In a topic that’s generally avoided at all costs by most people, my wife and I had a very deep discussion about our own end of life preferences a few weeks ago. For us, it’s never been uncomfortable to discuss this topic, but I think it’s uncomfortable for many. As an oncologist, my wife fortunately and unfortunately gets to be a part of many end of life conversations. In her experience, a good death can be such a grand experience by all those around. It’s a great celebration of the family, and it caps a legacy in a way that nothing else can. I asked her if she’d had any patients live a good life, have a good death, and have their finances organized and packaged, ready for the next generation. Rarely was her response. Why such a low figure?
Finances play such an important role in our overall health. Organized and well-thought finances allow us to eat when we need to eat, play when we want to play, and it ultimately allows a platform for connections to our family and loved ones. It’s not that we purchase relationships, but a well-planned financial situation allows assets to be enjoyed with others. A living space is a good example. It’s not impossible to spend time with people outside of a living space, but a home-base – such as a house, apartment, etc. – provides that central nesting place for time spent with others. I totally subscribe to the old adage of “the best things in life are free,” but an established financial plan can make the best things better.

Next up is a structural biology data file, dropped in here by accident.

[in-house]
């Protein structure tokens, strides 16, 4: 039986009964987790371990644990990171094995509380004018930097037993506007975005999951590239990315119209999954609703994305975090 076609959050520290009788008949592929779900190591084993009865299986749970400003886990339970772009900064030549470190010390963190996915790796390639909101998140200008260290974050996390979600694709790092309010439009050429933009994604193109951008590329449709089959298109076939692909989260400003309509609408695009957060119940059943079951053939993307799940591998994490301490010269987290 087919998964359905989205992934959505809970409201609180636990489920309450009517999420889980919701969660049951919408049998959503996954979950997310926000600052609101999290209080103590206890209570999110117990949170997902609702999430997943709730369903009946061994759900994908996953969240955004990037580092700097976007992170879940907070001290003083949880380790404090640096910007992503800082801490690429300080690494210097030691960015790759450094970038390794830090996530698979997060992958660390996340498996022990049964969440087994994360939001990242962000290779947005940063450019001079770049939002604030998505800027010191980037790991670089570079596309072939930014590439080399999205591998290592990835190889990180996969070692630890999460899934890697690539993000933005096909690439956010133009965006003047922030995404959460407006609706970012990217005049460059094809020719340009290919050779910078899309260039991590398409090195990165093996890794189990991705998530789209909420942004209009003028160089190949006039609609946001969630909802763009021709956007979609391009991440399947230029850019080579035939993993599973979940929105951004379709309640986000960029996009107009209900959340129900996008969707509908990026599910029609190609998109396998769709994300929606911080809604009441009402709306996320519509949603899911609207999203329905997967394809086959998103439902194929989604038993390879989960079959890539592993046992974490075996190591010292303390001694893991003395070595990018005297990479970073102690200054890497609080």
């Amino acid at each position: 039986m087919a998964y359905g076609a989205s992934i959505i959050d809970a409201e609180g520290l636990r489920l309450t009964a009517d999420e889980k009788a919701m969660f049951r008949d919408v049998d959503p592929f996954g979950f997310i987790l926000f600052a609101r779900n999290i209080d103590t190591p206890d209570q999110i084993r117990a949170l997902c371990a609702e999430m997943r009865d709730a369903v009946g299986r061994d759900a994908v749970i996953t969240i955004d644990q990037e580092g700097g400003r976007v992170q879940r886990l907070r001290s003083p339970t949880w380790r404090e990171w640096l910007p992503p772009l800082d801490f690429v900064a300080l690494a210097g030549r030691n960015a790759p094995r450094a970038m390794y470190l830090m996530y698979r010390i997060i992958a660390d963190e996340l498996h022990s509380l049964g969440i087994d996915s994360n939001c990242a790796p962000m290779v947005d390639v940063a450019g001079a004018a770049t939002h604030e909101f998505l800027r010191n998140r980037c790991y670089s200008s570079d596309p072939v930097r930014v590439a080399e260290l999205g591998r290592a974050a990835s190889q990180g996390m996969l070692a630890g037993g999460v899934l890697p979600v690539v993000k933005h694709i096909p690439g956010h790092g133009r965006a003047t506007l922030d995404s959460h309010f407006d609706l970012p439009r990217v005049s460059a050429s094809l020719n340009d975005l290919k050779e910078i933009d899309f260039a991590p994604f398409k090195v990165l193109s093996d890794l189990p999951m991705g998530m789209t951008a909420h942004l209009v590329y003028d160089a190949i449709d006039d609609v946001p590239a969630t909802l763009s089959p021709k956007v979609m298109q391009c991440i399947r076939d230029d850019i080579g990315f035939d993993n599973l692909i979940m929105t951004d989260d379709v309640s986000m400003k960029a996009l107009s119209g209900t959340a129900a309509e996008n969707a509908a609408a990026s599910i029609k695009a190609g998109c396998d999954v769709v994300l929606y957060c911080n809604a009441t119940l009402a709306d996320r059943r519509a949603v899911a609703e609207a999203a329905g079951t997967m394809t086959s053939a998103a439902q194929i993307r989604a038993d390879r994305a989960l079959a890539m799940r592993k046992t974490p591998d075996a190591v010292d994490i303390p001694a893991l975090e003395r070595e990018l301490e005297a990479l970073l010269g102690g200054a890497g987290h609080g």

Experiencing a good death begins well before someone dies, potentially decades before. It begins when last wishes, gifts, and healthcare decisions are shared with those who will be impacted. Sharing this information helps transfer the responsibility of the decisions to the person dying, not the survivors. There are some heavy decisions that need to be made while someone is dying, and those decisions are always clouded in emotion with time constraints attached. My fear is that my family might “pull the plug” and feel guilty for the rest of their lives. I hope the conversations we’ve had and will have in the future might prevent any guilt or perceived responsibility when I die.
I’m, by no means, a death expert, but I do know finances make up a portion of life and happiness. Well-run finances can soothe some stress and offer more choices in life. It’s not just a wealthy person who can make good personal financial decisions. In a time of such worldwide stress, simple conversations are the most meaningful. Take the burden off your loved ones, and start a tough conversation.